Bird watching on Brownsea

An internationally important wildlife haven, the lagoon hosts thousands of avian visitors each year.

Brownsea Island is managed in partnership with the Dorset Wildlife Trust, who look after the northern part of the island, including the lagoon and surrounding wetland areas which is home to thousands of birds and other wildlife. 

The lagoon

Originally managed as pastureland this area of Brownsea was allowed to flood in the 1930s, becoming a non-tidal, brackish water lagoon offering a sanctuary to a vast number of birds.

Brownsea Island's lagoon
Brownsea Island quayside buildings and lagoon
Brownsea Island's lagoon

Why is it so special?

The lagoon has several uses, ranging from a ‘drive-through’ style feeding area for species such as curlew sandpiper, wood and green sandpiper, little stint and little ringed plover, and also as a high-tide roosting zone when most of the harbour is under water.  The lagoon also plays a vital role in providing a safe haven for overwintering birds including avocets, black-tailed godwits and large numbers of wildfowl.

What can you see?

Over 20,000 birds visit Poole Harbour each year to feed and roost, including Britain's largest-ever-recorded over-wintering populations of spoonbill and avocet in the UK, plus internationally important numbers of black-tailed godwit, shelduck and oystercatcher.  Numbers of avocet can peak at over 1,000 and black-tailed godwit at around 2,000, which is quite an impressive sight, especially when one of the over-wintering merlin or peregrines starts hawking over the lagoon. Spoonbill is another lagoon favourite with numbers often reaching 40+ by mid-October.

Dunlin and Grey Plover in flight over the Brownsea lagoon
Dunlin and Grey Plover in flight over the Brownsea lagoon

Spring and summer

In spring and summer the lagoon’s function changes from being a sleepy high-tide roosting area to a busy and bustling breeding site for Poole Harbour's important common and Sandwich tern colonies. The tern islands which are conveniently built right in front of the two hides provide a fascinating insight into the breeding and courtship behaviour of these summer visitors, as well as views of the adults feeding chicks too.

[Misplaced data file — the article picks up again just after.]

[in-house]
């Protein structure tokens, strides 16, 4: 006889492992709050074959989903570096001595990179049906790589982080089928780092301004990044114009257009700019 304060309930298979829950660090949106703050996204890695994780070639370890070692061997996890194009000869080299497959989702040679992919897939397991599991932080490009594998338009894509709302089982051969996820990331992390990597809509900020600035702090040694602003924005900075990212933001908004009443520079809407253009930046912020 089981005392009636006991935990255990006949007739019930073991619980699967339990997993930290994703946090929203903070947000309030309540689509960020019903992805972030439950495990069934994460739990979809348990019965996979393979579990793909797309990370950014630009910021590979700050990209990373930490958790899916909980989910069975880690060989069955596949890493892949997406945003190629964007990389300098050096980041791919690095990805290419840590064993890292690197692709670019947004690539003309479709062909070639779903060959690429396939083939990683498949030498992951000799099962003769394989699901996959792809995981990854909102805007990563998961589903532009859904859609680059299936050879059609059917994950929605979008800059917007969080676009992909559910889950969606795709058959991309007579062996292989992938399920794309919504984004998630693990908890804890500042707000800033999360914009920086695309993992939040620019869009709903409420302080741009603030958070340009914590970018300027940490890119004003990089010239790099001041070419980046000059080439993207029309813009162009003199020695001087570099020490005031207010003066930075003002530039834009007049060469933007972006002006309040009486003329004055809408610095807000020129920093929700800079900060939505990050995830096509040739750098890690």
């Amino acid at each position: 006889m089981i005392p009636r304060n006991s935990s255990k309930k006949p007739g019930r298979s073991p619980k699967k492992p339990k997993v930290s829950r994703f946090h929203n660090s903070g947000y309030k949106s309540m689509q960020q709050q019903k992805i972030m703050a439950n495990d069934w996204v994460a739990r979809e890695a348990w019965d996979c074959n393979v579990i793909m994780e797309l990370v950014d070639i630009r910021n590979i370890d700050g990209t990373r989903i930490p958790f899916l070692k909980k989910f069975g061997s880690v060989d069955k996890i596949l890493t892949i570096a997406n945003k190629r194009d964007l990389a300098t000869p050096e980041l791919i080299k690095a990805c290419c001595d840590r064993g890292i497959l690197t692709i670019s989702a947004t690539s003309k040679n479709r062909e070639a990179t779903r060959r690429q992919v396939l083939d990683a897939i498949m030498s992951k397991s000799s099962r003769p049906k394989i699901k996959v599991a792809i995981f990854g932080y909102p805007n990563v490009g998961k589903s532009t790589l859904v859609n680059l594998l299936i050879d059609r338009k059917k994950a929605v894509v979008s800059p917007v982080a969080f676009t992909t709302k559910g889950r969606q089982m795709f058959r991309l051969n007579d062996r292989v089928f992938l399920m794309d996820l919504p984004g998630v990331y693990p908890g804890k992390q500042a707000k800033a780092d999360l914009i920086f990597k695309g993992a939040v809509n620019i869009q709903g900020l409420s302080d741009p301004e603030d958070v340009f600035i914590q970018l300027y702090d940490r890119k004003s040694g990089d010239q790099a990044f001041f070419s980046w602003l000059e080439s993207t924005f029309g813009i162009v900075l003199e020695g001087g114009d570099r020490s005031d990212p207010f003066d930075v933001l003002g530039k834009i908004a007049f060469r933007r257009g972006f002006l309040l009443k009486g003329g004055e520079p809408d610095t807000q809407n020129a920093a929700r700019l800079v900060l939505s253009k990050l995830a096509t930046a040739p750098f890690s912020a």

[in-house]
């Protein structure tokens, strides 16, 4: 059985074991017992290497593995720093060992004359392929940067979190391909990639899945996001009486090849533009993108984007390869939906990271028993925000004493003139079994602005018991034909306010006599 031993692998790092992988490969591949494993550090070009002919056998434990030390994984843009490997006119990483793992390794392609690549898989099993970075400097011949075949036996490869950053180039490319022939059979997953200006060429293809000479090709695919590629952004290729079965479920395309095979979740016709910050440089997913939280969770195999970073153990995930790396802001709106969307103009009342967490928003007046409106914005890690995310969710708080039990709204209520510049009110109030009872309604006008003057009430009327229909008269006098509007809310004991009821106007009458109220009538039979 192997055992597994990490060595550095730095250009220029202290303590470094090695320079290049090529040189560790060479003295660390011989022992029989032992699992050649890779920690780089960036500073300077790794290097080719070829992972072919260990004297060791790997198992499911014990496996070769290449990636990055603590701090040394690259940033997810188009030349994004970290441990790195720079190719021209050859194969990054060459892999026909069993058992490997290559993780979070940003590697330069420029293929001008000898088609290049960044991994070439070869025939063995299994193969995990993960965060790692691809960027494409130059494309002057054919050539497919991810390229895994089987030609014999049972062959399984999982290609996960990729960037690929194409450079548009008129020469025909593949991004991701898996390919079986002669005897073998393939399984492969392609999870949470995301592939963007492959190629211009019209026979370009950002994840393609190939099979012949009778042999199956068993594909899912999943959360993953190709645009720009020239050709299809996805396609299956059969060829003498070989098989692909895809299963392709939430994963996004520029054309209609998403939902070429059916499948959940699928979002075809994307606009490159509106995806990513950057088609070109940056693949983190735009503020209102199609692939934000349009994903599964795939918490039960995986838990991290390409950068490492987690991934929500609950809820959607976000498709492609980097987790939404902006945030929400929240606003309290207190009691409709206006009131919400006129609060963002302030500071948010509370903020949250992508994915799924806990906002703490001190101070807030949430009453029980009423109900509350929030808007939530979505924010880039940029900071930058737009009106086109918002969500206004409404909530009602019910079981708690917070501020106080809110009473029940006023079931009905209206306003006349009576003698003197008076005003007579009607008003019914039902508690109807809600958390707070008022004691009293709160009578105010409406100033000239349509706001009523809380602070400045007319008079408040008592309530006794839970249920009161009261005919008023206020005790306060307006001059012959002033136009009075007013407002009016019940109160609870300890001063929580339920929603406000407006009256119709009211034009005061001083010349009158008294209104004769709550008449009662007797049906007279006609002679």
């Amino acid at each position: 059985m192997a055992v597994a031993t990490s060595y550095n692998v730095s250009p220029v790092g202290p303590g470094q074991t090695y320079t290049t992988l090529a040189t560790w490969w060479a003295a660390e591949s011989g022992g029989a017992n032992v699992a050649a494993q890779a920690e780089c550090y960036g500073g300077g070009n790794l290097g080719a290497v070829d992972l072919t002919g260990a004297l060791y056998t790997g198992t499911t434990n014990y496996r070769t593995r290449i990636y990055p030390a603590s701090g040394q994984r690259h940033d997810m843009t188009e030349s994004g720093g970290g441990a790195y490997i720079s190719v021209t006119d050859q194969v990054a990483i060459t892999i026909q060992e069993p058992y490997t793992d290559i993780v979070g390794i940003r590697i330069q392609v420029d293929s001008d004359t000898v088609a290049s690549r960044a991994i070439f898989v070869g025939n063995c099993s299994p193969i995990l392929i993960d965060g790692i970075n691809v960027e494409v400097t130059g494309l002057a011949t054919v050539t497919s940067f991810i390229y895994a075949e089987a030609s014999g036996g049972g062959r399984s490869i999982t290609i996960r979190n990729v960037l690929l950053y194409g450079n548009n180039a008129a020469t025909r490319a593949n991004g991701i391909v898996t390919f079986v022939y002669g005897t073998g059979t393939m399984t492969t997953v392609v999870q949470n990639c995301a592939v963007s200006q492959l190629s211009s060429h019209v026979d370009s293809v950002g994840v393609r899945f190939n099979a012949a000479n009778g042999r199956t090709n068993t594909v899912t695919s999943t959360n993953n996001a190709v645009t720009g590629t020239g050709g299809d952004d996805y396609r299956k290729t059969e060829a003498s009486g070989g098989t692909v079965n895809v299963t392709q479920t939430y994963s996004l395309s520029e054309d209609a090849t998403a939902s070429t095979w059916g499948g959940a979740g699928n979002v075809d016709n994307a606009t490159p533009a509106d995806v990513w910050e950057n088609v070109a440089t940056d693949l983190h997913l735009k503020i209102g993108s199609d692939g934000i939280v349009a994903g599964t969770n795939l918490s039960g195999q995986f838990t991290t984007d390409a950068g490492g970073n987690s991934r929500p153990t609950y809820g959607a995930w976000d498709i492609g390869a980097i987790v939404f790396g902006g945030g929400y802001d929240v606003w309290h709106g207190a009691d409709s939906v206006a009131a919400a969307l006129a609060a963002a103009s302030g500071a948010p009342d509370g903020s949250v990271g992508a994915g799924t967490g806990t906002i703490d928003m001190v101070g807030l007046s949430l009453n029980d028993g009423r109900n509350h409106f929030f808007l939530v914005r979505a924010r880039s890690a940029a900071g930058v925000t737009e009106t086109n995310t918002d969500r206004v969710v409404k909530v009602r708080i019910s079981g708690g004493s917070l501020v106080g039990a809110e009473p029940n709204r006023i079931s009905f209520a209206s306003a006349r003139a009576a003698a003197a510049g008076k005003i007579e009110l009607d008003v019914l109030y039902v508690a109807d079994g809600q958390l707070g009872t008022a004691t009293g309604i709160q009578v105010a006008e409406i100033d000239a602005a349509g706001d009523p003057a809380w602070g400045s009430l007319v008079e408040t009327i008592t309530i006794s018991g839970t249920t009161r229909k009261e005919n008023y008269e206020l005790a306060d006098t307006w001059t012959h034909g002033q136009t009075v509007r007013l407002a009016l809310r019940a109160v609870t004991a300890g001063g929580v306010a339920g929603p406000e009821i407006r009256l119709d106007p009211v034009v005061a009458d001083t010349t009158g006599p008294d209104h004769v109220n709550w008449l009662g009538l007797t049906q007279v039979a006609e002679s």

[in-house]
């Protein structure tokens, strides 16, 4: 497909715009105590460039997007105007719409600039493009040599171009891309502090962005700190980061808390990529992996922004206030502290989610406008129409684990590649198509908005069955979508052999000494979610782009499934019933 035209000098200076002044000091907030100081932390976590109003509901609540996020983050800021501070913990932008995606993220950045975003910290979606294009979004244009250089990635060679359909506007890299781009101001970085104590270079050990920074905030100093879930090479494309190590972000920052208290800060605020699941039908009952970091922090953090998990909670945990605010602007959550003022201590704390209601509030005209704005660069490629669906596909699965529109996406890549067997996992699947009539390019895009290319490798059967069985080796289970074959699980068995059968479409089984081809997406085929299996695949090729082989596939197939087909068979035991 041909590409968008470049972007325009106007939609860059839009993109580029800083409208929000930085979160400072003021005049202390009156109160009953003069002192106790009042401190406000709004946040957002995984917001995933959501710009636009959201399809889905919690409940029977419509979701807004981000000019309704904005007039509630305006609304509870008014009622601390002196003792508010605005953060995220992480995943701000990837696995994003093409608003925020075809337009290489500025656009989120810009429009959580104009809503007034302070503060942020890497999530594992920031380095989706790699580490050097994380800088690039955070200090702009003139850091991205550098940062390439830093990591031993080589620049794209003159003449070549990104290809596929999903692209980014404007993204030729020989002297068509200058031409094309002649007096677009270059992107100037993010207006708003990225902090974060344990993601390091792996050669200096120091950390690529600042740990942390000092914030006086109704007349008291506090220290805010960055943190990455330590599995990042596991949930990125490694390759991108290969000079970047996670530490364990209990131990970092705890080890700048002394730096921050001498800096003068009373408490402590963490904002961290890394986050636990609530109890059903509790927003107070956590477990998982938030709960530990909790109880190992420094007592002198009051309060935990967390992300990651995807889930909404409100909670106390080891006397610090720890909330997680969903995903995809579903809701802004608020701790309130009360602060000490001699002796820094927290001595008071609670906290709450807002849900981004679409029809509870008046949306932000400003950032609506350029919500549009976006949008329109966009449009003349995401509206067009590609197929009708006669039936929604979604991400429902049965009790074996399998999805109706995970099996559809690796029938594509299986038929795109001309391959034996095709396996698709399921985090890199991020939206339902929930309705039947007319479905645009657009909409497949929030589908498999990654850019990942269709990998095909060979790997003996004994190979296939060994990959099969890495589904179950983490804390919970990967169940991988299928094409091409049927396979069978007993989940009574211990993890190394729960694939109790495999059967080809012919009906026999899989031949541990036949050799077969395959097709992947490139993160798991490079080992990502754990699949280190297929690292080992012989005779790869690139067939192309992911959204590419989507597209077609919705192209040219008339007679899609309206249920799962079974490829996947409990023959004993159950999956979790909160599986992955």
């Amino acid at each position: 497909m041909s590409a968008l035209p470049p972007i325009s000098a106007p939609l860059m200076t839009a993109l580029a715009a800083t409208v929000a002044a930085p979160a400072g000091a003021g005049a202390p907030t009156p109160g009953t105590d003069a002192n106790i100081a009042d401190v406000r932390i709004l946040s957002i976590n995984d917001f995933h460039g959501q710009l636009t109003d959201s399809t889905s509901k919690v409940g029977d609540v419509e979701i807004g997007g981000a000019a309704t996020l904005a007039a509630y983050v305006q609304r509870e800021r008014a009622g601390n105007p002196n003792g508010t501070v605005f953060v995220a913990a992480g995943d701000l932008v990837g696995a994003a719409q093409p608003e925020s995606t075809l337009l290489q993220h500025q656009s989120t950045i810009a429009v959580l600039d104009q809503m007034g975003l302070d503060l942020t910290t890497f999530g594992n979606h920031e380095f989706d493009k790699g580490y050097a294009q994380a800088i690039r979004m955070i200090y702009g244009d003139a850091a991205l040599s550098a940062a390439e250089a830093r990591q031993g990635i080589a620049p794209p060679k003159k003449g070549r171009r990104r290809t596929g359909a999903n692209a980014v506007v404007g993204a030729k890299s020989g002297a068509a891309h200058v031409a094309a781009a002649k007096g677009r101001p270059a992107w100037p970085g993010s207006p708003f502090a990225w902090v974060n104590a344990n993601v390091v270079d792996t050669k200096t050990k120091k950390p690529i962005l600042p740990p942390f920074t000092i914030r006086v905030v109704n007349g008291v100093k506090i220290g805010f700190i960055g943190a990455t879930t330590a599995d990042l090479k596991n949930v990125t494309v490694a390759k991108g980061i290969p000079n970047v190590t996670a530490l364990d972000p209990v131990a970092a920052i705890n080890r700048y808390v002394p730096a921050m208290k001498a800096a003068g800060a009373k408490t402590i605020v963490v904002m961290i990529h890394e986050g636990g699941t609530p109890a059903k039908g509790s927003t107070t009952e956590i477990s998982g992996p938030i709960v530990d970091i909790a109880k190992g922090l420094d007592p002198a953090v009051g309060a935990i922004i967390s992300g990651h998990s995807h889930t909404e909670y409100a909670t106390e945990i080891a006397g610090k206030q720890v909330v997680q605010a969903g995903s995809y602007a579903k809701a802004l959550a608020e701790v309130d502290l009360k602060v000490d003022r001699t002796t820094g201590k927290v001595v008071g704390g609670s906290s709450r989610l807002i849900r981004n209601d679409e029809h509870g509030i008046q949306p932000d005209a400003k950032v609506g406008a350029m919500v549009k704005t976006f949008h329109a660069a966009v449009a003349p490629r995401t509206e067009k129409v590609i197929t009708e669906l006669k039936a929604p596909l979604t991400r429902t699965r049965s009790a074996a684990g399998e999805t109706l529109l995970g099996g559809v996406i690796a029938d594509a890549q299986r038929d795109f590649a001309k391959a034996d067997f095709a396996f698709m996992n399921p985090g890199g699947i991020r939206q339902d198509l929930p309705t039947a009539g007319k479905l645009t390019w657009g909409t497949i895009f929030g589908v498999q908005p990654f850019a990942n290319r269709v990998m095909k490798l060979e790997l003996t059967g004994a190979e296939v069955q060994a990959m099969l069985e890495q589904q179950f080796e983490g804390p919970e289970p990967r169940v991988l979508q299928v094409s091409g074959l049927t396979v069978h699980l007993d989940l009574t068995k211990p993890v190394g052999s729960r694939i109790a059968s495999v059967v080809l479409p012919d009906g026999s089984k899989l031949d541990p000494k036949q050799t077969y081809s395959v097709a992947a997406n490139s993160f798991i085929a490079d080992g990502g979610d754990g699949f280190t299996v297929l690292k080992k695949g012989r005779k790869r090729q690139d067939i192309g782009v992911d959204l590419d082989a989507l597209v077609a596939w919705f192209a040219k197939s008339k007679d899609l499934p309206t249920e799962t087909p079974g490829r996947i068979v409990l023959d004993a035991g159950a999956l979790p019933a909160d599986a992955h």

Bird hides are now open

Visitors can catch a glimpse of the summer action on the lagoon action with a visit to the Dorset Wildlife Trust area of the island and the bird hides, where there will be opportunity for visitors to set up their own scopes and use their binoculars to take a closer look.  Special viewing vistas have also been created in the reedbed along Villa Road to allow a reed's-eye view of the action too. As the season progresses, the sight and sound of the terns packed onto the islands and their toing and froing to feed their young, ramps up and remains quite something to witness. 

You can also watch a live-feed of the action on the lagoon here, more information on this below. 

Autumn and Winter

In the colder months you can spot over wintering waders stopping off on their migratory journeys to feed in the lagoon. In winter it’s also possible see huge groups of spoonbills. These tall white birds can be seen swishing their spoon-shaped bills through the water as they feed. 

Spoonbill in shallow water
Adult spoonbill standing in shallow water
Spoonbill in shallow water

Accessing the Dorset Wildlife Trust area

The Dorset Wildlife Trust manage the lagoon and wetland areas and there is a suggested donation of £2 to enter this part of the island, which includes access to hides and admission to the Villa Wildlife Centre which has an exhibition, gift shop, toilets and a feeding station for red squirrels.

Large groups of more than 15 people will need to book in advance at